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Everywhere you go in Sweden, people “hej” at you. If you don’t know that “hej” means “hello” in Swedish, you might be slightly confused as to why everybody is trying to get your attention. Because that’s what we use “hey” for in English, among many other things, right?
“Hej!” in Swedish doesn’t have any of the negative English “hey!” connotations. Instead, it’s a multi-purpose greeting used by practically everyone in the country. It sounds awfully familiar, doesn’t it? Like the kind of word you’d only say to those with whom you have a personal relationship. Yet in Sweden that word managed to cross from being just an interjection in casual speech to a national greeting.
And how did that happen?
The urban legend goes that in the late 1960s many foreign tourists complained that Swedes lacked proper etiquette when it came to greetings and social interactions. And because of that, the country was perceived as less than polite. The national Tourist Board overlords decided to quickly rectify this situation and instructed all hospitality workers to show off their good manners by greeting all and any customers. And a helpful linguistic genius came up with the idea of promoting the use of “hej”. It made perfect sense, “hej” is a simple word, sounds almost the same in any language and anybody can pronounce it correctly. In no time it became the standard greeting in the tourist industry. And from there, it migrated to other walks of life. That’s the story was told to me by an official from the Stockholm Tourist Office.
Is there any truth in this legend? A little. Among certain groups of people, “hej!” had been used as a greeting since the mid 1800s. Then around 1870s, when the students in Uppsala got the wind of it, the word became more and more popular. In the beginning of course, it was a greeting only used with people one was familiar with. You wouldn’t go all “hej!” on perfect strangers. For those occasions, Swedish had (and still has) more refined ways of saying “hello”.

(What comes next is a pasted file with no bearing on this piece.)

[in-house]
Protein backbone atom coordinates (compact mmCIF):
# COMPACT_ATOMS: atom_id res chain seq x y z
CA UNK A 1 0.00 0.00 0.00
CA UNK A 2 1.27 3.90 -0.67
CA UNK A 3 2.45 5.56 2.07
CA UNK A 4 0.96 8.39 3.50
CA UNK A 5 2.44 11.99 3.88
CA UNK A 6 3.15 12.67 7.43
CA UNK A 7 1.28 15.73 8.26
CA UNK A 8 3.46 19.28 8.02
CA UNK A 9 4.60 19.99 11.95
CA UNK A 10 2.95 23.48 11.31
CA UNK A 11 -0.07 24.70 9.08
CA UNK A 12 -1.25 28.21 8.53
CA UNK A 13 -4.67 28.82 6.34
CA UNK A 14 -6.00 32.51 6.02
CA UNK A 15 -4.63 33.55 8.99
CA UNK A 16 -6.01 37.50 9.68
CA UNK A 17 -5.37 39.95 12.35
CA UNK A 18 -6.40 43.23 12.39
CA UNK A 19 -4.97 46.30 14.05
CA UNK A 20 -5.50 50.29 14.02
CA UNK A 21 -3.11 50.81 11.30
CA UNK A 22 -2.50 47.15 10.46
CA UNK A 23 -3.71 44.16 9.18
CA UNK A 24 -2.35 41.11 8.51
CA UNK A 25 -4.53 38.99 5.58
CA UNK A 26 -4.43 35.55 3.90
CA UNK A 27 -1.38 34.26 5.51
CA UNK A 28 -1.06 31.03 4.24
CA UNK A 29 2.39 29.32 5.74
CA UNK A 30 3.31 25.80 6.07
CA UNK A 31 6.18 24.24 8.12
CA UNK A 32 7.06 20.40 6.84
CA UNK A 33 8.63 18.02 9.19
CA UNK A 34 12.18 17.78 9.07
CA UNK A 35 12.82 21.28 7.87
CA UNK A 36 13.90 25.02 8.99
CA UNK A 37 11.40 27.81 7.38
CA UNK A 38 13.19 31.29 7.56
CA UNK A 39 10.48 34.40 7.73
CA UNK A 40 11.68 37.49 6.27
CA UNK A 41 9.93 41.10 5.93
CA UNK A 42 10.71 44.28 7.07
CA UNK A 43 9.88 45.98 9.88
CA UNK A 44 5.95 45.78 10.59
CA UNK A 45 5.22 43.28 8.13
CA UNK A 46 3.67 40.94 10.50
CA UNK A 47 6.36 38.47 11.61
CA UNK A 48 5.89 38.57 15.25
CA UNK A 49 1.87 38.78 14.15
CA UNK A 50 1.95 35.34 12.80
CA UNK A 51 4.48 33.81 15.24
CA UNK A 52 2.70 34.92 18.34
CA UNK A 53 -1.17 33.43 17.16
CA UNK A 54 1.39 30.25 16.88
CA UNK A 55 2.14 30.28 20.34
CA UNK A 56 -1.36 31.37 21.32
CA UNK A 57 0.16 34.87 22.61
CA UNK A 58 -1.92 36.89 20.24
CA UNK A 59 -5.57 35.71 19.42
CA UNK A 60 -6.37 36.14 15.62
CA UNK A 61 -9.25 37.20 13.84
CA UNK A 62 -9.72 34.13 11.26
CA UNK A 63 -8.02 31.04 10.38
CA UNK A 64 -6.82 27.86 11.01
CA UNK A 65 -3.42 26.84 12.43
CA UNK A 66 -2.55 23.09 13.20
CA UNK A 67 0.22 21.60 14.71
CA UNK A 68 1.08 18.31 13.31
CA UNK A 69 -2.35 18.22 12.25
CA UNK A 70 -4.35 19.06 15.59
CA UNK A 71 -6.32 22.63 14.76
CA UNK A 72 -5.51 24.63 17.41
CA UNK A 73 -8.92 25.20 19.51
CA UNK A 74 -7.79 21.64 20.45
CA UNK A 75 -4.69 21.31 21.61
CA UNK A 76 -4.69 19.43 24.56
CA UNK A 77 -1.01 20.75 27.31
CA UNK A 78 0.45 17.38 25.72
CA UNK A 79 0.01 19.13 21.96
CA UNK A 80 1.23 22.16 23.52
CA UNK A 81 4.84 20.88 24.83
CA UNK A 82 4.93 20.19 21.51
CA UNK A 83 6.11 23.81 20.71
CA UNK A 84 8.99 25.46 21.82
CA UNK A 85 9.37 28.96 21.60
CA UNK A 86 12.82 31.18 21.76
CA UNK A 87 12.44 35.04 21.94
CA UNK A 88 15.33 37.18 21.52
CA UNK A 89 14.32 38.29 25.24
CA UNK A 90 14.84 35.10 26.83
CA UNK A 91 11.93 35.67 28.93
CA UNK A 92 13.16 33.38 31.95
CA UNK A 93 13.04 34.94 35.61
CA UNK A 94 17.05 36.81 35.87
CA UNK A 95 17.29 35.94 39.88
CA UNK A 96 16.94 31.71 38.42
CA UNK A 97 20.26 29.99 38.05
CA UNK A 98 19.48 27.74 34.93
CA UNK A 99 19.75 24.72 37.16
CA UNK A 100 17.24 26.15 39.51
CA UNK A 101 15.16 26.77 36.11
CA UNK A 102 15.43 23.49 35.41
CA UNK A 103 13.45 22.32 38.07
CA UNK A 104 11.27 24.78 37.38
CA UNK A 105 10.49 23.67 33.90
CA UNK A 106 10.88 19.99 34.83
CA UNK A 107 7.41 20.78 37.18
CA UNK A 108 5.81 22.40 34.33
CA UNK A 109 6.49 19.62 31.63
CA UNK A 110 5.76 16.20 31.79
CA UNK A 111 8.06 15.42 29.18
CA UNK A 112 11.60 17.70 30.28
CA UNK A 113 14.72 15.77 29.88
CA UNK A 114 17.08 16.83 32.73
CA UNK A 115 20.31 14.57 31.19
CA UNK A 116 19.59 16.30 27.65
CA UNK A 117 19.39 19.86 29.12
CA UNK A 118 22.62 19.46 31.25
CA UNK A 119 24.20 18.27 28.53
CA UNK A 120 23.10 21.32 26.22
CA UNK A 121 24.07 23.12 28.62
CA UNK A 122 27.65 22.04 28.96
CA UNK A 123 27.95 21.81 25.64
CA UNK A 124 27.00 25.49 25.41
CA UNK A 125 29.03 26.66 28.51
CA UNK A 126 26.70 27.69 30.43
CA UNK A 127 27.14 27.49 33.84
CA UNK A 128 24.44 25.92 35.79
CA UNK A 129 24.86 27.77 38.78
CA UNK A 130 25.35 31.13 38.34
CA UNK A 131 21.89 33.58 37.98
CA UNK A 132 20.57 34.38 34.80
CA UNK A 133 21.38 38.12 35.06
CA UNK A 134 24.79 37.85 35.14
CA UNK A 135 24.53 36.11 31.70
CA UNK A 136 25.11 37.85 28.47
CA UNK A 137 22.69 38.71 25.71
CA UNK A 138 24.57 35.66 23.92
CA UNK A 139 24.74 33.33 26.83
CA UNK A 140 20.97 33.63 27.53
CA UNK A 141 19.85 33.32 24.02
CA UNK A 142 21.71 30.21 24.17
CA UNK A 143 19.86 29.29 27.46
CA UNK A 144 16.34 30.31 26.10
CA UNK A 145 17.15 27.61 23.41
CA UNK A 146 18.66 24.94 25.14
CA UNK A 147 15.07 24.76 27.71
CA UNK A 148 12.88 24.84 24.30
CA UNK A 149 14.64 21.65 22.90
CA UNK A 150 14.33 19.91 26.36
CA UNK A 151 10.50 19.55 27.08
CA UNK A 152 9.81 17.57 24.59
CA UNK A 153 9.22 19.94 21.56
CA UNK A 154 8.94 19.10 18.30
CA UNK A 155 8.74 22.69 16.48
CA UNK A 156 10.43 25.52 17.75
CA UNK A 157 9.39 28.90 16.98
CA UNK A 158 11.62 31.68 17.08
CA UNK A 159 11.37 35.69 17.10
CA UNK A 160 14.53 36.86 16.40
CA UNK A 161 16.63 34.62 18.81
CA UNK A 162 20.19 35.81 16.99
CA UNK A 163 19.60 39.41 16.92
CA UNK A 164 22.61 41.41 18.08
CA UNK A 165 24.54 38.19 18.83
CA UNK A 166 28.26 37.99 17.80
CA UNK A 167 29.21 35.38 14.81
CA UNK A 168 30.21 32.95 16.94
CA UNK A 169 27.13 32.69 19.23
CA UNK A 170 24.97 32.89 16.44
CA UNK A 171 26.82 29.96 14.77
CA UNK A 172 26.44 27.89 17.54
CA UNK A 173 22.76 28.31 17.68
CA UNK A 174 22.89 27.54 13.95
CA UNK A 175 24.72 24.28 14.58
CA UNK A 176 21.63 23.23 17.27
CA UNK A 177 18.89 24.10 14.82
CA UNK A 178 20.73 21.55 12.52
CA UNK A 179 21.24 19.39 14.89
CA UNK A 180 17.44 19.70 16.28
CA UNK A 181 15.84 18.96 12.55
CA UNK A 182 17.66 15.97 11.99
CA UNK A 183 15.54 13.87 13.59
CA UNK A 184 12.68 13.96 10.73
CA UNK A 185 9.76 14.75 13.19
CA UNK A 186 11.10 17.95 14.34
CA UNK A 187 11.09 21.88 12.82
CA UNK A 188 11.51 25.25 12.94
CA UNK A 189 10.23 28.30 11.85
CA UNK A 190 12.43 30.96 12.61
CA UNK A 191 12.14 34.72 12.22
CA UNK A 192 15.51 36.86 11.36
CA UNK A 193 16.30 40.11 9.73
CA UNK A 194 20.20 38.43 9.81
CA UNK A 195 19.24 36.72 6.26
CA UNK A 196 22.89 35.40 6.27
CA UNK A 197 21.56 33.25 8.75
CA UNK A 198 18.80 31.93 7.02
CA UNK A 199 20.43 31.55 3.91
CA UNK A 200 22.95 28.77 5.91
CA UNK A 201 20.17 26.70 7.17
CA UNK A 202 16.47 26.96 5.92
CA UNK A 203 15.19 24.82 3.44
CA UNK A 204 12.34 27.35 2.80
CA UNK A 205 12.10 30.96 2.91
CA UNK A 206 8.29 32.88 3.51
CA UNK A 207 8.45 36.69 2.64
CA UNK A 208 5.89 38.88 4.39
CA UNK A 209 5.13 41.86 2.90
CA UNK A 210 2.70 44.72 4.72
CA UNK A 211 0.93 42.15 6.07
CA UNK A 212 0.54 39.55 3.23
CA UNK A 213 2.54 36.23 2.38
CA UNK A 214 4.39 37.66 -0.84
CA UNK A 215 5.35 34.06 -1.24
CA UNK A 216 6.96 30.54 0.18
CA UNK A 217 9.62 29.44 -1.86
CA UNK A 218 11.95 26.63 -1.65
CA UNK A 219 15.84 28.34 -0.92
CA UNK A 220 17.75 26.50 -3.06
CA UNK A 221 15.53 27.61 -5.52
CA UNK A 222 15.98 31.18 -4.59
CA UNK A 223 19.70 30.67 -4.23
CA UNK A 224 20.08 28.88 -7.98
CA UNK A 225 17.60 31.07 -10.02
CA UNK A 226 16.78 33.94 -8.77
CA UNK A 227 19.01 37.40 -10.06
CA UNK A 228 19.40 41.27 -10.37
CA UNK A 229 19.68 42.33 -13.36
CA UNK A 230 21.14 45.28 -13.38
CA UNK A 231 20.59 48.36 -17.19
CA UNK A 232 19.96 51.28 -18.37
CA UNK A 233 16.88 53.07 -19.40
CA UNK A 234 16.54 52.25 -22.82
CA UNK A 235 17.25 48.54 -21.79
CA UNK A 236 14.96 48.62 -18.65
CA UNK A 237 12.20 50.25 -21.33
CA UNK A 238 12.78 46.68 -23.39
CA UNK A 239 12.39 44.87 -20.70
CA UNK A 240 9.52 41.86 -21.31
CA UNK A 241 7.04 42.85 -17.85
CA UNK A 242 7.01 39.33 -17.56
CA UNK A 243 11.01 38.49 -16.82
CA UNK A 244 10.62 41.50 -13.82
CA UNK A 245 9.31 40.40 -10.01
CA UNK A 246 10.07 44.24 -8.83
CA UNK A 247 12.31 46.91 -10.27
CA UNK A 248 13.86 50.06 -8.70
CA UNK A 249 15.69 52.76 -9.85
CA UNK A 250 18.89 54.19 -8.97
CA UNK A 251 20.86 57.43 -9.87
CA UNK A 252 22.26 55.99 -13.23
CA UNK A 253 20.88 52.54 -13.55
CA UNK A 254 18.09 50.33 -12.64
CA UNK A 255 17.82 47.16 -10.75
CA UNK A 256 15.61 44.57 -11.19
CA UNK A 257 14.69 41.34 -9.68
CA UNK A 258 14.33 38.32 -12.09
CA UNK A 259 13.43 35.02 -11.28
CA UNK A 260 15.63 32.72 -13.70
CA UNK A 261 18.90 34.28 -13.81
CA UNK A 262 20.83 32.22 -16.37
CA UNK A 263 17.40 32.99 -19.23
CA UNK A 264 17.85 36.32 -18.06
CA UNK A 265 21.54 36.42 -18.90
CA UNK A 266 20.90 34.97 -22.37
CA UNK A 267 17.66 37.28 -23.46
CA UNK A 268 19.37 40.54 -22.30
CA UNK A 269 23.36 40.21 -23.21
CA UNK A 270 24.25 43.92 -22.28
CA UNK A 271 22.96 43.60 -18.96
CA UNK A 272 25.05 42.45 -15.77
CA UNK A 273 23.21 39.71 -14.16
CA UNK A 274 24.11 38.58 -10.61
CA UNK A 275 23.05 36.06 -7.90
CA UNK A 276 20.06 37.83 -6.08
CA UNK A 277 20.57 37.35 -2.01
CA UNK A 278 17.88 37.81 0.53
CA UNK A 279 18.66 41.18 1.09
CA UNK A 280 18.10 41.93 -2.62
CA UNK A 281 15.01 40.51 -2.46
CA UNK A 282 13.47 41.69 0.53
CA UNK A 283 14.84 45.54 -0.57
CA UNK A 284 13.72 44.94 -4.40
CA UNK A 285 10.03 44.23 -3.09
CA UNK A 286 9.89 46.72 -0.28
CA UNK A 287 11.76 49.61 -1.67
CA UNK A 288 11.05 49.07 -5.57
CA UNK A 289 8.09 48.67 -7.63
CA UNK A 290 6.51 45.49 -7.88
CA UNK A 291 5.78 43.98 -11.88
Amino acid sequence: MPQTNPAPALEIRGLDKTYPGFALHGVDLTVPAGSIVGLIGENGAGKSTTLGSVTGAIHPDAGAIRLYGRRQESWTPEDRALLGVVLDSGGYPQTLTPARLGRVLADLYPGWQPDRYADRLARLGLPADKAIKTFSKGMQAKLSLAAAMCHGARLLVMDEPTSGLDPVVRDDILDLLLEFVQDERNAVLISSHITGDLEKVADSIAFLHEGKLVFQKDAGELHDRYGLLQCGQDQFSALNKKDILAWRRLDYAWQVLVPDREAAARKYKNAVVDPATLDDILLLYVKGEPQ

Then came the radical 1970s. Sweden had just gone through a massive overhaul of its national language, the process known as “du-reformen”. Suddenly, it became OK to use the pronoun “du” (second person, singular) when talking to total strangers. Egalitarianism at its finest! “Hej!” quickly followed suit and became the greeting of choice for the masses.
Today, in addition to “hej!”, you may also hear these two variants:
Hej hej! = when said twice it implies friendliness and excitement to see you.
Hejsan! = this would be the “polite” version of “hej!” that you say when you want to be just a little bit more “official” and “proper.”
Hejdå! = meaning “goodbye”.